Those who spend hours decorating their properties for the holiday less commonly associated with huge displays say they’re in it for the reactions.
A few local residents have made it a tradition to fill their yards with skeletons, tombstones and decapitated bodies – all fake, of course – for Halloween, often causing drivers to slow down as they pass and trick-or-treaters to talk about their homes months in advance.
“Halloween is my big thing,” said Hank Hockey, who lives at 316 West DeKalb Drive in Maple Park.
Hockey has been a fan of Halloween since he was a boy. He remembers watching TV shows like “Svengoolie” and “The Munsters,” and he and friends made a haunted trail when they were younger.
He typically begins pulling out the decorations in the last week of September and has the display completed by Oct. 1. It’s always a work in progress, he said, as he adds music, lights or fog.
“I try to get as detailed as possible,” said Hockey, who tonight will be dressed as a crazy bride, complete with bloodied dress and wig, carrying a chainsaw.
His neighbors are supportive of the decorations, and Hockey’s even created a Facebook page for his decorated home: “The House at 316.”
On Park Avenue in Sycamore, the Loyd family goes with a pirate theme. Shanon Loyd said he’s been into pirates since the days before the “Pirates of the Caribbean” films became popular, citing old Errol Flynn movies as his inspiration.
A Jolly Roger flag flies from the porch, and skeletons, skulls and cannons fill the yard, which Loyd said he’s been decorating every Halloween for the past eight years.
“Every year, it gets a little bit bigger,” his wife, Monique Loyd, said.
As a truck driver, Kevin Haish is gone for weeks at a time and his decorating hours are limited. But he always gets Halloween and the days near it off from work, and uses that time to create his spooky set-up on South Cross Street in Sycamore.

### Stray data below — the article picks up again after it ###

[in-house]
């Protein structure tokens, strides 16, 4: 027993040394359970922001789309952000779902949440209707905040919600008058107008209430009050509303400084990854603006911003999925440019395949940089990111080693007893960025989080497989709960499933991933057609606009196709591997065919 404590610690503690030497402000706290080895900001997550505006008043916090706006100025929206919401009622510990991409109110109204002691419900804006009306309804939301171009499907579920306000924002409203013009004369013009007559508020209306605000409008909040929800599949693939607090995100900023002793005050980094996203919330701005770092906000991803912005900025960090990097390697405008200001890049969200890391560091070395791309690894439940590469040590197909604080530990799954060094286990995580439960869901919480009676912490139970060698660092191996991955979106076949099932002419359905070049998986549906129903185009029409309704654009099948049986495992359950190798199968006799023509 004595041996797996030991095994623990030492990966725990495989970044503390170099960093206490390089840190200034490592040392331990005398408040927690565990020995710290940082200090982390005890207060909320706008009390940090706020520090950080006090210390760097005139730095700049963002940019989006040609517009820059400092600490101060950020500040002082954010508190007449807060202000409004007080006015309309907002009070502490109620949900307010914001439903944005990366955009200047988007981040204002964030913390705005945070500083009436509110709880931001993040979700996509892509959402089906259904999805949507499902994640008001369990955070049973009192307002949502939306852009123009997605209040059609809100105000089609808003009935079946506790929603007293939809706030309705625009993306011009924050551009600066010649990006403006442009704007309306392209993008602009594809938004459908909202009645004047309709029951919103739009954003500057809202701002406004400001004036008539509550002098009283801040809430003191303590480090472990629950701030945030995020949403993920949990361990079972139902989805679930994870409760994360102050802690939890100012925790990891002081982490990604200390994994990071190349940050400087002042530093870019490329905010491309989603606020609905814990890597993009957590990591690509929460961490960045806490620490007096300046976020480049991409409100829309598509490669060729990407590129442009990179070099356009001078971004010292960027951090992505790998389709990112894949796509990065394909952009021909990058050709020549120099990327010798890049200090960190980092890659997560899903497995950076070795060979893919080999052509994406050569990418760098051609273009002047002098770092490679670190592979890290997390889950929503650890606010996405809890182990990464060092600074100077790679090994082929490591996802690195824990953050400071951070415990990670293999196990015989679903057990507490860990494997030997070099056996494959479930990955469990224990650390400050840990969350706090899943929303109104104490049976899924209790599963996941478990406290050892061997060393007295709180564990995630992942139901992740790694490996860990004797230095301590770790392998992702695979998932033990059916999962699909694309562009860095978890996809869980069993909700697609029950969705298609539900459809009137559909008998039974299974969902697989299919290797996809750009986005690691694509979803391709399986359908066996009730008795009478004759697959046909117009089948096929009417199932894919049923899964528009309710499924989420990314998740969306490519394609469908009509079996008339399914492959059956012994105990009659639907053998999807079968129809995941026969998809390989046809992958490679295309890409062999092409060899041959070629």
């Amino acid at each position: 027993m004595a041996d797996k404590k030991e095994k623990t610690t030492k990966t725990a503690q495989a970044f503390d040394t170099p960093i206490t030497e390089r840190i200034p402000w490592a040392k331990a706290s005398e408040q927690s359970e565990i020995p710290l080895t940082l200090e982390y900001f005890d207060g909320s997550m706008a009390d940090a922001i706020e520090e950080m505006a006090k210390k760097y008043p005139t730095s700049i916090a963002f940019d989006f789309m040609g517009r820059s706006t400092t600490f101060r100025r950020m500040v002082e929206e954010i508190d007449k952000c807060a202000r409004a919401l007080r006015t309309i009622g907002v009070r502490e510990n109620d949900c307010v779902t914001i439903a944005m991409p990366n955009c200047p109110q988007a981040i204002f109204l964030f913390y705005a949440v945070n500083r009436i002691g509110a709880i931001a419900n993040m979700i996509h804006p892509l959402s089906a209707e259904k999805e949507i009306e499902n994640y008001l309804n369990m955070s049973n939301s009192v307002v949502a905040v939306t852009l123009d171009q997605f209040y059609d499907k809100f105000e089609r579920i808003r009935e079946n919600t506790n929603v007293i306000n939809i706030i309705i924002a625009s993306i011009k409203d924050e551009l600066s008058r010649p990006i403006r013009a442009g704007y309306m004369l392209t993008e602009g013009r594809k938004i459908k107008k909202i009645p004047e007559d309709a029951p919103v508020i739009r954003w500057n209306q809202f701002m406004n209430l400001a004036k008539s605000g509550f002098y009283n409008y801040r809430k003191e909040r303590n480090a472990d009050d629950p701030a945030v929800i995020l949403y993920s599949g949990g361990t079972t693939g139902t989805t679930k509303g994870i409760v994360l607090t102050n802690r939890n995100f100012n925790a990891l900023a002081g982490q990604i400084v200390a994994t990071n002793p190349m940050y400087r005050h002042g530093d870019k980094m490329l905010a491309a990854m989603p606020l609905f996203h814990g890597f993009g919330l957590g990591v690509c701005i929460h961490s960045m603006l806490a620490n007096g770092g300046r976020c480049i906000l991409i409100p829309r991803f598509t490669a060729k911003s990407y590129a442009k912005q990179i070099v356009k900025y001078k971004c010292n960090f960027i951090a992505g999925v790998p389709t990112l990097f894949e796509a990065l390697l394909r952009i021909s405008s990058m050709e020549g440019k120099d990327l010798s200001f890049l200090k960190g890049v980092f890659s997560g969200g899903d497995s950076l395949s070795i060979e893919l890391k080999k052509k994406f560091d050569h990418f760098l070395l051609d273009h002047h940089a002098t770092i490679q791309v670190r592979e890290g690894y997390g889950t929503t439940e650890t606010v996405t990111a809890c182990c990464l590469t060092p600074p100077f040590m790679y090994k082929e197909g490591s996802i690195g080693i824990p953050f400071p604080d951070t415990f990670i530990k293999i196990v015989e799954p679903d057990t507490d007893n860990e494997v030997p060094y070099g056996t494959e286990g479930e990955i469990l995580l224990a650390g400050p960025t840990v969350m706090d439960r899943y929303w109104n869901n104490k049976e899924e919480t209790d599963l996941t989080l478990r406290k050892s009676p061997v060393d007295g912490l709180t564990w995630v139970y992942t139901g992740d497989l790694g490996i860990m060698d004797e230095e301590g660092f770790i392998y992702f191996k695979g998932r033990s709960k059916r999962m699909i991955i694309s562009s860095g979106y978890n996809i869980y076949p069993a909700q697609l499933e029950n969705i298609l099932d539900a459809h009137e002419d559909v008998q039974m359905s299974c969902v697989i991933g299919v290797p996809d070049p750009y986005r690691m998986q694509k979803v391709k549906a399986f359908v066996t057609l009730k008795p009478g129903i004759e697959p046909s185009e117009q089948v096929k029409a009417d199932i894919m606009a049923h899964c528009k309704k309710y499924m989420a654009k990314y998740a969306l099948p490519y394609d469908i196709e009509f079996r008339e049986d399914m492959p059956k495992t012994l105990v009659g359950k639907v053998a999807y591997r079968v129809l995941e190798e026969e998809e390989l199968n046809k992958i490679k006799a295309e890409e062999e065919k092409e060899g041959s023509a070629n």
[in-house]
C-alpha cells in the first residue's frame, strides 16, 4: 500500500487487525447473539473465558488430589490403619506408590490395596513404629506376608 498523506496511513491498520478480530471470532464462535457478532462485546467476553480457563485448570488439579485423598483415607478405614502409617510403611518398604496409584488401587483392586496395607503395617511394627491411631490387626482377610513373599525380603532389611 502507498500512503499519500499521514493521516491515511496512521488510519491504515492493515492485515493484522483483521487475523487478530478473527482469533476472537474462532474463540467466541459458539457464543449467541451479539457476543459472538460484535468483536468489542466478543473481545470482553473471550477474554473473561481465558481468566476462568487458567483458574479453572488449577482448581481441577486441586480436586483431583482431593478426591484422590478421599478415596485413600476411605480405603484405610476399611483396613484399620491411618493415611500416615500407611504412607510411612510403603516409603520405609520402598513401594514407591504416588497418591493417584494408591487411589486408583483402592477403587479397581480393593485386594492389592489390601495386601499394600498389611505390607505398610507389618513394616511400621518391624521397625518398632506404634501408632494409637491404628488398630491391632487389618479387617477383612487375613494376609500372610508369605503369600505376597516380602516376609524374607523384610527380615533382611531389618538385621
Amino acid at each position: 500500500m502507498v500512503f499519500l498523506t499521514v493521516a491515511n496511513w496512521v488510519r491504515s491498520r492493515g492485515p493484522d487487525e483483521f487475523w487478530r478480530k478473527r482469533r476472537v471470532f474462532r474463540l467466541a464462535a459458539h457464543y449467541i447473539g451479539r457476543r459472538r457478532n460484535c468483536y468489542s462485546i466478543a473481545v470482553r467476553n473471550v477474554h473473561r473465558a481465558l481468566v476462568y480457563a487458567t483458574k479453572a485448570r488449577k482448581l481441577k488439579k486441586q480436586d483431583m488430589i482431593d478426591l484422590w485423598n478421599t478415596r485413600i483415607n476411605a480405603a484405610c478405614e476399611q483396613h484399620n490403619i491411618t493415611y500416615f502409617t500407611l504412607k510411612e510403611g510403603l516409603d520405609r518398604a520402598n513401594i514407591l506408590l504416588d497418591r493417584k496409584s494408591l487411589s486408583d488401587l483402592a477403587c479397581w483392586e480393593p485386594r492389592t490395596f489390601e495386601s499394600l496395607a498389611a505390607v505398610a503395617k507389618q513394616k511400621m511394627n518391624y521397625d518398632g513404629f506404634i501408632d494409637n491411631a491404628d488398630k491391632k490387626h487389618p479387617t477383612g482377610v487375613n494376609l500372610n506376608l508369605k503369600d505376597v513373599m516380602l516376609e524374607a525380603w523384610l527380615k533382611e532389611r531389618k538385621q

“This is my week of de-stressing,” Haish said with a laugh.
This year, Haish dug through almost 40 boxes of Halloween supplies and went with an asylum theme in his enclosed porch. An old chair from a doctor’s office is covered in a sheet with bloody hand and footprints, and heads hang from the ceiling.
His yard features skeletons, tombstones and a guillotine.
Loyd, Hockey and Haish said they don’t spend much on the decor, since they make many of the pieces featured in their yards or receive them from others. Many things they do buy come from dollar stores or after-Halloween sales.
Blustery fall days can present a problem for those with extensive displays. Loyd said he’s chased some of his pieces down Park Avenue on particularly windy days.
All said they live for the reaction of trick-or-treaters. Hockey said neighborhood children start talking about his display in June.
The Loyds said they get a kick out of seeing younger children run quickly past the cannons in the yard, as if they might go off.
“We just hope that they enjoy it as much as we do,” Monique Loyd said.
Haish, who’s been decorating the South Cross Street home for the past 15 years, said he’s seen some of the same trick-or-treaters for several years, and it’s nice to know the children who stop by.
Some taunt Haish by saying they won’t be scared by his decorations.
“But there’s always something up here that’ll scare them,” he said.